Kangaroo care seems to make it easier for moms to learn to “read” their babies. Even infants can tell us when they’re hungry or full, when they’re uncomfortable or interested or want attention. This helps to develop a deeper bond between mom, who gains some confidence in her ability to provide what’s needed and baby, who feels more secure when his or her needs are being met.
It’s less stressful for both which contributes to improved health and happiness. Babies often show preferences for some sounds and sensations and early personality traits begin to reveal themselves. Mom can enjoy and learn from all of this more readily when they are closely bound.
Babies can also benefit from skin-to-skin contact during naps. It’s good for an infant to trust touch as well. Being held skin-to-skin by caregivers allows babies to develop a strong bond with other human beings. This is the basis of good future relationships for a child and the outside world.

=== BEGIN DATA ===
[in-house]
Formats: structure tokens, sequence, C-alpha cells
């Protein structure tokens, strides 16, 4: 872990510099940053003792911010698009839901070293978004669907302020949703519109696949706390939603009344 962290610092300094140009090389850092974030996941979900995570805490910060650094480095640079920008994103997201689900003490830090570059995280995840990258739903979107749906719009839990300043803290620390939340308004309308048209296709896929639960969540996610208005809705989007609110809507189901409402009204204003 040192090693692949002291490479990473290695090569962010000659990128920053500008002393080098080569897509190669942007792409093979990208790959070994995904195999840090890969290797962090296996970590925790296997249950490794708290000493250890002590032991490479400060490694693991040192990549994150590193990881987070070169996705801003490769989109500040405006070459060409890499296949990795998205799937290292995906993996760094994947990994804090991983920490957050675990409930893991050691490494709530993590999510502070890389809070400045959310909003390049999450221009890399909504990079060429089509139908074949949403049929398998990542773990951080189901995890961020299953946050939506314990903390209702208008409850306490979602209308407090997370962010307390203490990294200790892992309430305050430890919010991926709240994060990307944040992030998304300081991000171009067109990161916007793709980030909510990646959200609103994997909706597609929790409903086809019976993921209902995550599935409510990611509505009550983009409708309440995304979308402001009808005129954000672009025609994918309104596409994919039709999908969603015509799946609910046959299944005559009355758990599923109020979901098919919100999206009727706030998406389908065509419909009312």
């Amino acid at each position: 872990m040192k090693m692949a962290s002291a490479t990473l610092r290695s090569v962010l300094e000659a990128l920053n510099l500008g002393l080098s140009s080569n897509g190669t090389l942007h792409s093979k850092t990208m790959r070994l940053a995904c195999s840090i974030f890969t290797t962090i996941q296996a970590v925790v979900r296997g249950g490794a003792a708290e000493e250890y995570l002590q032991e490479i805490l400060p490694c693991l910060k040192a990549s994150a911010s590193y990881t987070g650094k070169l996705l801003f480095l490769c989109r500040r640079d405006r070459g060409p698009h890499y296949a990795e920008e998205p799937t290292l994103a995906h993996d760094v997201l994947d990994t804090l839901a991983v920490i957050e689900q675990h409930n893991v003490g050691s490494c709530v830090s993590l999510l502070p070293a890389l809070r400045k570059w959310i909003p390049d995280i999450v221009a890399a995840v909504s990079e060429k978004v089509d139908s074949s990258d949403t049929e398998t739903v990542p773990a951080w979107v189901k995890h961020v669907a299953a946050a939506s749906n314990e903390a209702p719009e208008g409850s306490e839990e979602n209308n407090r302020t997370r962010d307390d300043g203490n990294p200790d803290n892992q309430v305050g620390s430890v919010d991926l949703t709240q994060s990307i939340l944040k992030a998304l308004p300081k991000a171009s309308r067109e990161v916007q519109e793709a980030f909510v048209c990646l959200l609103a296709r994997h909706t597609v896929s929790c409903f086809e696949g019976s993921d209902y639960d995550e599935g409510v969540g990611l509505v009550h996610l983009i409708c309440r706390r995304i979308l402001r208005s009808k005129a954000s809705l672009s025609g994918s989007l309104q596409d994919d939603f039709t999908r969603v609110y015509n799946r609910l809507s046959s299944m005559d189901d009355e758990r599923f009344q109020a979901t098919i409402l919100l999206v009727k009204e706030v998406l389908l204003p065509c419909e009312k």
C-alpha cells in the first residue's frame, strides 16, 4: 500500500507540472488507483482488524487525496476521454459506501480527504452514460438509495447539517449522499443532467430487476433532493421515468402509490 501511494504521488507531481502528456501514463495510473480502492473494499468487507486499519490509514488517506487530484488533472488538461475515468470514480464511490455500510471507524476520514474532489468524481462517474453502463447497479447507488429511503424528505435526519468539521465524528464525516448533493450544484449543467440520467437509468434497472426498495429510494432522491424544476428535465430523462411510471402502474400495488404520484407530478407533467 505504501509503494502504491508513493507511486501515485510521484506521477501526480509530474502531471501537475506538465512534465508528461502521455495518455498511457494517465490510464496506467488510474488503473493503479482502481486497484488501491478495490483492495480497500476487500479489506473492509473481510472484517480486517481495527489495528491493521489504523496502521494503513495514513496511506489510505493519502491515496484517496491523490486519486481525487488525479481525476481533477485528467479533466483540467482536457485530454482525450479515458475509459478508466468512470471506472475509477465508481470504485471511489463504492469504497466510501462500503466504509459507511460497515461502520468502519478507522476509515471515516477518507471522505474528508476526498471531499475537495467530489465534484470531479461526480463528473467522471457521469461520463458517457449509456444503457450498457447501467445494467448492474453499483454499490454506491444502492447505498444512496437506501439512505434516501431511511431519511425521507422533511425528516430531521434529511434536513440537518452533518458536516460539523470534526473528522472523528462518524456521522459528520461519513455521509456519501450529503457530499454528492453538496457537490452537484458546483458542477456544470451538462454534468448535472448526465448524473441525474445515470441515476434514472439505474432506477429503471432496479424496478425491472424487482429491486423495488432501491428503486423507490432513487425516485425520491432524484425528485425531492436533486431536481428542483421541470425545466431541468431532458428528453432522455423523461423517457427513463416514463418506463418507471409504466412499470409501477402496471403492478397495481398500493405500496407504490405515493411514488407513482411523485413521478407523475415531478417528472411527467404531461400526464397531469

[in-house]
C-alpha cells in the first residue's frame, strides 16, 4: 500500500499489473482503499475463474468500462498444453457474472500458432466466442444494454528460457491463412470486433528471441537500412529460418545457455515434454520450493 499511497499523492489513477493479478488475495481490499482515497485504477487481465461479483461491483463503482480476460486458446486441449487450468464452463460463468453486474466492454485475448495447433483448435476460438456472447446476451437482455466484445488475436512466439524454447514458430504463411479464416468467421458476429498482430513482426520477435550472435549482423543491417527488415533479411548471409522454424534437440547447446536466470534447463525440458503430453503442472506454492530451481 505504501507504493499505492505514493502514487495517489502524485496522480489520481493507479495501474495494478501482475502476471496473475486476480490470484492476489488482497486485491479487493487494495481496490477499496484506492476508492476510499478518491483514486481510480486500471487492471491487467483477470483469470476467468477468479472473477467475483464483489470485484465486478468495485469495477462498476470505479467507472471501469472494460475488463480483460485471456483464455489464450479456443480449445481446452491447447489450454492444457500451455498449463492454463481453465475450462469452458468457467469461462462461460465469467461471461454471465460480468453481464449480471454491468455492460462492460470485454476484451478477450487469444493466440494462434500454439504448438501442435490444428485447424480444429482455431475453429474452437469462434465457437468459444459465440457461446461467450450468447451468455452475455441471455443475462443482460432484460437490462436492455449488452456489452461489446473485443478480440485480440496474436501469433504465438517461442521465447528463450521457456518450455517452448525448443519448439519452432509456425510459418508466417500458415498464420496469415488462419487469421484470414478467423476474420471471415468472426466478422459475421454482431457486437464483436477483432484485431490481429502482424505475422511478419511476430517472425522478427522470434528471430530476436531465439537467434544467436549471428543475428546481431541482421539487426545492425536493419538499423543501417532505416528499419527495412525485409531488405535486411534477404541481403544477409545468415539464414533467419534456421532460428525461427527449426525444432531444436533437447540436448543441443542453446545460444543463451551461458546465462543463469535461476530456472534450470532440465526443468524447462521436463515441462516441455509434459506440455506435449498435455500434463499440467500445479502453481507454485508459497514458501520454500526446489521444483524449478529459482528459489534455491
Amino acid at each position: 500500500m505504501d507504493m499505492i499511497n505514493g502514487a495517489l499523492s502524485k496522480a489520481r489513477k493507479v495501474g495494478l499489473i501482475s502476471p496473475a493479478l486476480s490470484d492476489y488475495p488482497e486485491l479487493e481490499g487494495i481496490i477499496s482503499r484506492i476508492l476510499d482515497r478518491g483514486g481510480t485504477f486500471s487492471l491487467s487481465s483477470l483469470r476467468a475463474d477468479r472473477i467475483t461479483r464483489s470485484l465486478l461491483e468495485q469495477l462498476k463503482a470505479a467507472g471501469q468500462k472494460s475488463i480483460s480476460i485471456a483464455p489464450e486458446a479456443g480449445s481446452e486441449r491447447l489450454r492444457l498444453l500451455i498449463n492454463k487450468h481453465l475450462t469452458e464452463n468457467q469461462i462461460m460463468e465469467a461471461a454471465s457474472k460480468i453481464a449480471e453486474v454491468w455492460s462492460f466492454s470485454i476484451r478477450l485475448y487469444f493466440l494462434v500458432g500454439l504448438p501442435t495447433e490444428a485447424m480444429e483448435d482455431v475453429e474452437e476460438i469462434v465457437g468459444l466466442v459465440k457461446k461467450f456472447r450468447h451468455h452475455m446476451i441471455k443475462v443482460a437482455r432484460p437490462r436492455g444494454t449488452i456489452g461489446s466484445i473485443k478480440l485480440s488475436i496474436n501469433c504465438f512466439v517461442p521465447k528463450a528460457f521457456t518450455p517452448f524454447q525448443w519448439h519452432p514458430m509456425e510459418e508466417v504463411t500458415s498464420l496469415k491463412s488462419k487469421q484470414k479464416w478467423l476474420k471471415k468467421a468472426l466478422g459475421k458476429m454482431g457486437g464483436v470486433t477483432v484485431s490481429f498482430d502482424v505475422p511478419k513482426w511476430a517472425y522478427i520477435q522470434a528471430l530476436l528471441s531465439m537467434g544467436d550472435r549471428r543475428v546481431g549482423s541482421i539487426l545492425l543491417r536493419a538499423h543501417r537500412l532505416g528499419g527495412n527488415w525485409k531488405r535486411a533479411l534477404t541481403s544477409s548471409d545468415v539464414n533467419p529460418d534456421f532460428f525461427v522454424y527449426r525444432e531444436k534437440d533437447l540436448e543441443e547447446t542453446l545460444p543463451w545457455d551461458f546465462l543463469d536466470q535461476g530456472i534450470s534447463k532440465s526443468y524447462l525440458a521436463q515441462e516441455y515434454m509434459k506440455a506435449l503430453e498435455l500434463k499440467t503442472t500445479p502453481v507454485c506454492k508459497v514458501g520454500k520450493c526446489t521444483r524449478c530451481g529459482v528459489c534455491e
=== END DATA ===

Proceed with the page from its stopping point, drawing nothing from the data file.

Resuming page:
Gentle infant massage can help accomplish this, too. There is enormous benefit for infants when they receive proper massage. It keeps the skin moist, improves circulation and stimulates nerve endings. This baby is growing and changing daily and massage also helps to ensure there are no rashes developing or discolorations that need attention. It is worth mentioning that there is a proper technique to prevent any damage or bruising.
Most children benefit from having someone read to them. They find it soothing when drifting off to sleep and it helps the brain develop whether they understand the story or not. This is yet another good opportunity for skin-to-skin contact that is particularly calming and increases a sense of security.